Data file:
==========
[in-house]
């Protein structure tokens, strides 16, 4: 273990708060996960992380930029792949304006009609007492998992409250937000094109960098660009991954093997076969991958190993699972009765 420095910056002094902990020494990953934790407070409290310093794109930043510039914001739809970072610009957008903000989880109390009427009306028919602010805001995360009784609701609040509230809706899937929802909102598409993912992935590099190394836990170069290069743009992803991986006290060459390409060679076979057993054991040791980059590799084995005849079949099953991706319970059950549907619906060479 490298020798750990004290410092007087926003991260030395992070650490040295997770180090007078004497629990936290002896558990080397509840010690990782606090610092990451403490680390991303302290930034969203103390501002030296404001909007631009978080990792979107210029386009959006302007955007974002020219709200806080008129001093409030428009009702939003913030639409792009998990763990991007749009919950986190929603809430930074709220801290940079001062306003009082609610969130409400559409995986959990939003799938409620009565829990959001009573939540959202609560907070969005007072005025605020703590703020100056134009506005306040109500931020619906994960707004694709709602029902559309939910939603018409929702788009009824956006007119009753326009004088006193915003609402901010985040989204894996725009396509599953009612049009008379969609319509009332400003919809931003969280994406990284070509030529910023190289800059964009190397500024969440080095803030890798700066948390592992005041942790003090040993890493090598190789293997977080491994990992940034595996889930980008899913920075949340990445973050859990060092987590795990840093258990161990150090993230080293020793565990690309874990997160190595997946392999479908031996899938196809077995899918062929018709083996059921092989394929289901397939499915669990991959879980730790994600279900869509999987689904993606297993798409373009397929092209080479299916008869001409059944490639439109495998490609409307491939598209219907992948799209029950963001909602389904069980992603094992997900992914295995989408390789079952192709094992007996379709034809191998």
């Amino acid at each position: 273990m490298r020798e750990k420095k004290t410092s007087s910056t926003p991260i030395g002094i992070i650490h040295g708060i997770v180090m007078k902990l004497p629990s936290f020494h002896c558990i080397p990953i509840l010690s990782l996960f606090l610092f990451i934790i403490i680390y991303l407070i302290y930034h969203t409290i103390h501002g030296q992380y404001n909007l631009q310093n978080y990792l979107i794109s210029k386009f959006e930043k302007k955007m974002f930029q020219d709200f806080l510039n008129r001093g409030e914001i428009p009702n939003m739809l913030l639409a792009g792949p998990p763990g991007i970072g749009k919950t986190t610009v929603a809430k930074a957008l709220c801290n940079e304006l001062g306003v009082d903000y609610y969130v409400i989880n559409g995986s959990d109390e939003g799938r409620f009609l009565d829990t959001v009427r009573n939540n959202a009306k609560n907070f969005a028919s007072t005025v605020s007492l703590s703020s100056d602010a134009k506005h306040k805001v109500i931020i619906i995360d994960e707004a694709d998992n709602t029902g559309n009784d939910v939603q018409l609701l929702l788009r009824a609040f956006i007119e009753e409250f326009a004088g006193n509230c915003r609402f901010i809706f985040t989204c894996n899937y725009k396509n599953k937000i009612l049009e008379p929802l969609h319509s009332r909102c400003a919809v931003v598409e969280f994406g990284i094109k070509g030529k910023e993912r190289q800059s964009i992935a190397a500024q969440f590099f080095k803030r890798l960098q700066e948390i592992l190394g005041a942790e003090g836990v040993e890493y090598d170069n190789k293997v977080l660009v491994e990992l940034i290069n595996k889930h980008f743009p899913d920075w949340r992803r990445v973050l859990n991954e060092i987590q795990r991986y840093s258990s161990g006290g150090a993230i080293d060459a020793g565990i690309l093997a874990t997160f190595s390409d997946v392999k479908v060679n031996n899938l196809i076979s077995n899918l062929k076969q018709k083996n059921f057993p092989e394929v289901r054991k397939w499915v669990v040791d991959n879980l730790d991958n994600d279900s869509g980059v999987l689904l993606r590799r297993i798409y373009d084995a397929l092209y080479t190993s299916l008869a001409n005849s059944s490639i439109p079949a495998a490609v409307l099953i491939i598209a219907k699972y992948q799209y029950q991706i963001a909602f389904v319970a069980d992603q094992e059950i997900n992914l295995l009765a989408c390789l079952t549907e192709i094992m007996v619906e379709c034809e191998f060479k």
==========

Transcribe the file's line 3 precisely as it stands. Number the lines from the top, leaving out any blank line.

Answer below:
């Amino acid at each position: 273990m490298r020798e750990k420095k004290t410092s007087s910056t926003p991260i030395g002094i992070i650490h040295g708060i997770v180090m007078k902990l004497p629990s936290f020494h002896c558990i080397p990953i509840l010690s990782l996960f606090l610092f990451i934790i403490i680390y991303l407070i302290y930034h969203t409290i103390h501002g030296q992380y404001n909007l631009q310093n978080y990792l979107i794109s210029k386009f959006e930043k302007k955007m974002f930029q020219d709200f806080l510039n008129r001093g409030e914001i428009p009702n939003m739809l913030l639409a792009g792949p998990p763990g991007i970072g749009k919950t986190t610009v929603a809430k930074a957008l709220c801290n940079e304006l001062g306003v009082d903000y609610y969130v409400i989880n559409g995986s959990d109390e939003g799938r409620f009609l009565d829990t959001v009427r009573n939540n959202a009306k609560n907070f969005a028919s007072t005025v605020s007492l703590s703020s100056d602010a134009k506005h306040k805001v109500i931020i619906i995360d994960e707004a694709d998992n709602t029902g559309n009784d939910v939603q018409l609701l929702l788009r009824a609040f956006i007119e009753e409250f326009a004088g006193n509230c915003r609402f901010i809706f985040t989204c894996n899937y725009k396509n599953k937000i009612l049009e008379p929802l969609h319509s009332r909102c400003a919809v931003v598409e969280f994406g990284i094109k070509g030529k910023e993912r190289q800059s964009i992935a190397a500024q969440f590099f080095k803030r890798l960098q700066e948390i592992l190394g005041a942790e003090g836990v040993e890493y090598d170069n190789k293997v977080l660009v491994e990992l940034i290069n595996k889930h980008f743009p899913d920075w949340r992803r990445v973050l859990n991954e060092i987590q795990r991986y840093s258990s161990g006290g150090a993230i080293d060459a020793g565990i690309l093997a874990t997160f190595s390409d997946v392999k479908v060679n031996n899938l196809i076979s077995n899918l062929k076969q018709k083996n059921f057993p092989e394929v289901r054991k397939w499915v669990v040791d991959n879980l730790d991958n994600d279900s869509g980059v999987l689904l993606r590799r297993i798409y373009d084995a397929l092209y080479t190993s299916l008869a001409n005849s059944s490639i439109p079949a495998a490609v409307l099953i491939i598209a219907k699972y992948q799209y029950q991706i963001a909602f389904v319970a069980d992603q094992e059950i997900n992914l295995l009765a989408c390789l079952t549907e192709i094992m007996v619906e379709c034809e191998f060479k």